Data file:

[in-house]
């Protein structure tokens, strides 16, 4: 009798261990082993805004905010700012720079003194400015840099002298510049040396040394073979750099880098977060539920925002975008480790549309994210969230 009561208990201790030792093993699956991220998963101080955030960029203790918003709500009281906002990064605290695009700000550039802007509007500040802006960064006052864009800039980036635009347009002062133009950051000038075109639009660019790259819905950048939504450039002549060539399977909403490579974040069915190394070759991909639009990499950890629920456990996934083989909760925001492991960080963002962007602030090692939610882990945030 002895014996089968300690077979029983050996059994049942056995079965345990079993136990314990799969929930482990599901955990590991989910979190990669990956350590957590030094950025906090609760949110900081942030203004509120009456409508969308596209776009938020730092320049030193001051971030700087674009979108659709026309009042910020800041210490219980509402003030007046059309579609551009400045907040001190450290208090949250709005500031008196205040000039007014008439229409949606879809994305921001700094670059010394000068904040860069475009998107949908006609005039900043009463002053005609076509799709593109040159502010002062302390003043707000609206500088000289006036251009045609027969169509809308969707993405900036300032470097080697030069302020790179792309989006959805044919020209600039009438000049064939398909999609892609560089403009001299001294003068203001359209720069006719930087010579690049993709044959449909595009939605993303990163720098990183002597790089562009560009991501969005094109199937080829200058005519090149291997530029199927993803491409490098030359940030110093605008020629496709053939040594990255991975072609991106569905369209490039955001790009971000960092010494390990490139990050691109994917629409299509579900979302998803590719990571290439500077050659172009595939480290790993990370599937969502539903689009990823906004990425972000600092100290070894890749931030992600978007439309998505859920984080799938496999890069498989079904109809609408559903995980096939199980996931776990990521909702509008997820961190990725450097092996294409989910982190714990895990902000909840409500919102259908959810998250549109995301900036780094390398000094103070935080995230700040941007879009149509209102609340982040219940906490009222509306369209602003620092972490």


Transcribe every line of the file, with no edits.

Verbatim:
[in-house]
């Protein structure tokens, strides 16, 4: 009798261990082993805004905010700012720079003194400015840099002298510049040396040394073979750099880098977060539920925002975008480790549309994210969230 009561208990201790030792093993699956991220998963101080955030960029203790918003709500009281906002990064605290695009700000550039802007509007500040802006960064006052864009800039980036635009347009002062133009950051000038075109639009660019790259819905950048939504450039002549060539399977909403490579974040069915190394070759991909639009990499950890629920456990996934083989909760925001492991960080963002962007602030090692939610882990945030 002895014996089968300690077979029983050996059994049942056995079965345990079993136990314990799969929930482990599901955990590991989910979190990669990956350590957590030094950025906090609760949110900081942030203004509120009456409508969308596209776009938020730092320049030193001051971030700087674009979108659709026309009042910020800041210490219980509402003030007046059309579609551009400045907040001190450290208090949250709005500031008196205040000039007014008439229409949606879809994305921001700094670059010394000068904040860069475009998107949908006609005039900043009463002053005609076509799709593109040159502010002062302390003043707000609206500088000289006036251009045609027969169509809308969707993405900036300032470097080697030069302020790179792309989006959805044919020209600039009438000049064939398909999609892609560089403009001299001294003068203001359209720069006719930087010579690049993709044959449909595009939605993303990163720098990183002597790089562009560009991501969005094109199937080829200058005519090149291997530029199927993803491409490098030359940030110093605008020629496709053939040594990255991975072609991106569905369209490039955001790009971000960092010494390990490139990050691109994917629409299509579900979302998803590719990571290439500077050659172009595939480290790993990370599937969502539903689009990823906004990425972000600092100290070894890749931030992600978007439309998505859920984080799938496999890069498989079904109809609408559903995980096939199980996931776990990521909702509008997820961190990725450097092996294409989910982190714990895990902000909840409500919102259908959810998250549109995301900036780094390398000094103070935080995230700040941007879009149509209102609340982040219940906490009222509306369209602003620092972490």